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Aerodynamics and Propulsion principles - Coursework Example

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Turbofan is the most ubiquitous type of air-breathing engine and refers to a gas turbine engine that is designed to work for subsonic speeds. It is a unique type of internal combustion engine which does not have any reciprocating parts, such as the car engine…
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Aerodynamics and Propulsion principles
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Download file to see previous pages To understand the operation of a turbofan, first we need to look into its construction and the function of individual components. Figure 1 describes the arrangement of the components of a turbofan and indicates the direction of normal air flow in the engine. All the 5 components: intake, compressor, combustion chamber, turbine and the exhaust nozzle have their unique role to play in the working of a turbofan and contribute in providing the necessary thermodynamic and aerodynamic requirements of the overall system. By understanding the individual function of these components, we can determine the performance measures and the complexities that have to be considered in the design of a turbo fan. Before we proceed to the operation of a gas turbine, we will describe the aerodynamic role of individual parts.In this section, we will describe the aerodynamic behavior of the engine components that were mentioned in section 1 in the same order as the air encounters them in a turbofan. Intake guides the air from the atmosphere to the fan of the engine and assists the engine by increasing the pressure before the air is sucked in by the engine (Gordon). It has an aerodynamic design to minimize the drag and is basically a nozzle with increasing cross section (Jet Propulsion) that results in a higher pressure at the fan. Moreover, its front should not generate any turbulence in the flow of air as it can cause severe conditions inside the engine and lift may dangerously drop. Intake has to accommodate both the bypass and engine streams of air so that no considerable pressure gradients result at the face of the fan. For faulty conditions, intake may have to provide a larger mass of air than normal requirement of an engine and so has to have a reasonable choke limit. 3.2 Fan and Compressor Compressor is the first component of considerable aerodynamic complexity that the air meets in its way to the exhaust. A compressor is made up of several fan-like moving blades called airfoils alternately arranged with the stators are the stationary blades (Figure 2). Figure 2: Axial compressor. (Turbine Engines) The airfoils blow the air ahead and stators decelerate it, thus increasing the pressure with successive sections. There are usually two separate parts of a compressor: the low pressure and the high pressure compressor. This division is necessary because as the pressure increases, the speed of rotating airfoils has to increase. To maintain the air mass flow rate which depends both on the speed of flow and pressure, compressor ...Download file to see next pagesRead More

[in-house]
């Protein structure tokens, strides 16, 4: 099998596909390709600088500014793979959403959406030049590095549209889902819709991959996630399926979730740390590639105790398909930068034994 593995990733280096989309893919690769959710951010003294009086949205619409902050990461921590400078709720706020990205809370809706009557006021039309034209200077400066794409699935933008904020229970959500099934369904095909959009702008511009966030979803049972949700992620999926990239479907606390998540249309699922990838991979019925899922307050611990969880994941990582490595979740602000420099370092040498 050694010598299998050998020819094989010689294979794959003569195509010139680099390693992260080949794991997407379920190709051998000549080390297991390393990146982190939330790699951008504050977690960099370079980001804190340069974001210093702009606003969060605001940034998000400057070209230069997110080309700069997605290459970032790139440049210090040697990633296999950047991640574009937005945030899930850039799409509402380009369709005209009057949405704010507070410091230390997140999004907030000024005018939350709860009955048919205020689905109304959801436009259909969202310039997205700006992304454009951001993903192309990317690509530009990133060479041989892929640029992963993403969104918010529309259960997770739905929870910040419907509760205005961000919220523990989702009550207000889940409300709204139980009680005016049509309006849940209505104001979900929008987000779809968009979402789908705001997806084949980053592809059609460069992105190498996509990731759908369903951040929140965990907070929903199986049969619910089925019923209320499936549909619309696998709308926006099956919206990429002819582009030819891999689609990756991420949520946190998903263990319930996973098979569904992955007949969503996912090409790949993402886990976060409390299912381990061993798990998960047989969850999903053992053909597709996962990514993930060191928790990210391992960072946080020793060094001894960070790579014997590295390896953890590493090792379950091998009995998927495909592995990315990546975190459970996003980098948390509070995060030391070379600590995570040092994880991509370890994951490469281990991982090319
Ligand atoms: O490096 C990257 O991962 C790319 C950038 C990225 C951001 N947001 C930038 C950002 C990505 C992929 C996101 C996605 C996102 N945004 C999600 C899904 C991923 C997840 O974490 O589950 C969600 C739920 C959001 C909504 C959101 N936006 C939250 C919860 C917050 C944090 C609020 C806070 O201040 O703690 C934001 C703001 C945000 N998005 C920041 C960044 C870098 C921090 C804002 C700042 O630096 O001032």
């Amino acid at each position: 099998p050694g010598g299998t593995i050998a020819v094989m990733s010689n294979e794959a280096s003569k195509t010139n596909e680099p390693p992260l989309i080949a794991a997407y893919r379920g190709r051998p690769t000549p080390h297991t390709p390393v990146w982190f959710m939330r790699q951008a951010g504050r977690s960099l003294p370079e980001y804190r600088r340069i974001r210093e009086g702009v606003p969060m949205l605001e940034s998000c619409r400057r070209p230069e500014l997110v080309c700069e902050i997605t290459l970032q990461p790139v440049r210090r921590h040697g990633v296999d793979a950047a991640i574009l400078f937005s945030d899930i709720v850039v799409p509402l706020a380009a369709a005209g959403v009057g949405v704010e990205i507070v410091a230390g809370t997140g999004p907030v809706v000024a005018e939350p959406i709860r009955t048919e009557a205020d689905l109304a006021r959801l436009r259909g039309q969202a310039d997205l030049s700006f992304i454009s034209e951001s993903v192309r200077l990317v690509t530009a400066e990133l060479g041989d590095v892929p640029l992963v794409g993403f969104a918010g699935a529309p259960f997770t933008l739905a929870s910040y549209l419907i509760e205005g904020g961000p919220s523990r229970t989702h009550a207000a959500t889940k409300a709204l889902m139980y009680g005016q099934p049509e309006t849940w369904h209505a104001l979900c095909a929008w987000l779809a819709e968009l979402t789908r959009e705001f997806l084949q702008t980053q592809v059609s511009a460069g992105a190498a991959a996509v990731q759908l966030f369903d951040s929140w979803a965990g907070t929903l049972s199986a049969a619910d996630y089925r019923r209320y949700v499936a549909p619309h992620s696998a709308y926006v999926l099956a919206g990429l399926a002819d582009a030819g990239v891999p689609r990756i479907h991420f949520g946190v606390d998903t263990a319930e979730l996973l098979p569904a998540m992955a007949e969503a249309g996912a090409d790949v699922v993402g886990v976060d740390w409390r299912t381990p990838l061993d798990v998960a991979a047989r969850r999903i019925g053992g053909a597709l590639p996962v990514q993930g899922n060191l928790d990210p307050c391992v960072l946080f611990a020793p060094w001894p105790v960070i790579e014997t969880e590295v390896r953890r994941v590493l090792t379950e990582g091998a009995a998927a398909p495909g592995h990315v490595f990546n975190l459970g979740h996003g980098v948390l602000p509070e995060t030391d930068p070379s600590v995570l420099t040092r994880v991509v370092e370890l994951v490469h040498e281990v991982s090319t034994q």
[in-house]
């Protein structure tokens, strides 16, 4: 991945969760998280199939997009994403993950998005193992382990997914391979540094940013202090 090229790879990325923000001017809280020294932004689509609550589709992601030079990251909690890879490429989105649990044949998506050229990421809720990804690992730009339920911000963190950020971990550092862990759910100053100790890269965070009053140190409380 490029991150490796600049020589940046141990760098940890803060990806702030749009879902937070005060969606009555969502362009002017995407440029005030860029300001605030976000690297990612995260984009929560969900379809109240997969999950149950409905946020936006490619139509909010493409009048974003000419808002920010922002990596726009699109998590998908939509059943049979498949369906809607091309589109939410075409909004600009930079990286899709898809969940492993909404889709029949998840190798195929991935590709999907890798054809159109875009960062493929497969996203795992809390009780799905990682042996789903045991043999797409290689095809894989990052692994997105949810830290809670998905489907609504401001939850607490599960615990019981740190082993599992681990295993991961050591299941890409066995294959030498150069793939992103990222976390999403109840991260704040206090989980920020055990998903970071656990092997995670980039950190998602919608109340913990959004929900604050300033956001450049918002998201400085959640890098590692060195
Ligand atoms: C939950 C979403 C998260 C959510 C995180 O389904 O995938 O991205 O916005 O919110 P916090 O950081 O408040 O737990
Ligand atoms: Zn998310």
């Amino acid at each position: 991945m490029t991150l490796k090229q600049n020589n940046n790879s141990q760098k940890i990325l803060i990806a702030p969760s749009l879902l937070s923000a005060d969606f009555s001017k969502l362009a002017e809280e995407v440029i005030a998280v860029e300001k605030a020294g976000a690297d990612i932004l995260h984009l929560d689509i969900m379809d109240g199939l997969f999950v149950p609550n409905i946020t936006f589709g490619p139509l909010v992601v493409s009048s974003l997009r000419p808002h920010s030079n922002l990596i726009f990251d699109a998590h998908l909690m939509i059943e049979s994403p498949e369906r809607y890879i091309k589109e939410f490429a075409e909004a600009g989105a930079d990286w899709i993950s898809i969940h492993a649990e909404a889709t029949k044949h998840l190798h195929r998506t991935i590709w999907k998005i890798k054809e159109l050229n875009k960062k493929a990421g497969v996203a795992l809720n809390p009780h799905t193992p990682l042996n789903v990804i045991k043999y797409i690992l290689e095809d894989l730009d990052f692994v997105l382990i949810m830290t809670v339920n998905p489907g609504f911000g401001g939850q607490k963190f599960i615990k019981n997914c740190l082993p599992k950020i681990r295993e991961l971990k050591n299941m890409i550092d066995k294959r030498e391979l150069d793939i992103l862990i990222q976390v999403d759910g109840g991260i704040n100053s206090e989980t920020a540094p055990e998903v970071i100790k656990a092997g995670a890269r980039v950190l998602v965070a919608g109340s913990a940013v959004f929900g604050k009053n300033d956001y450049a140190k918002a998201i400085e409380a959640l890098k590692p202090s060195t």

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Aerodynamics and Propulsion Principles
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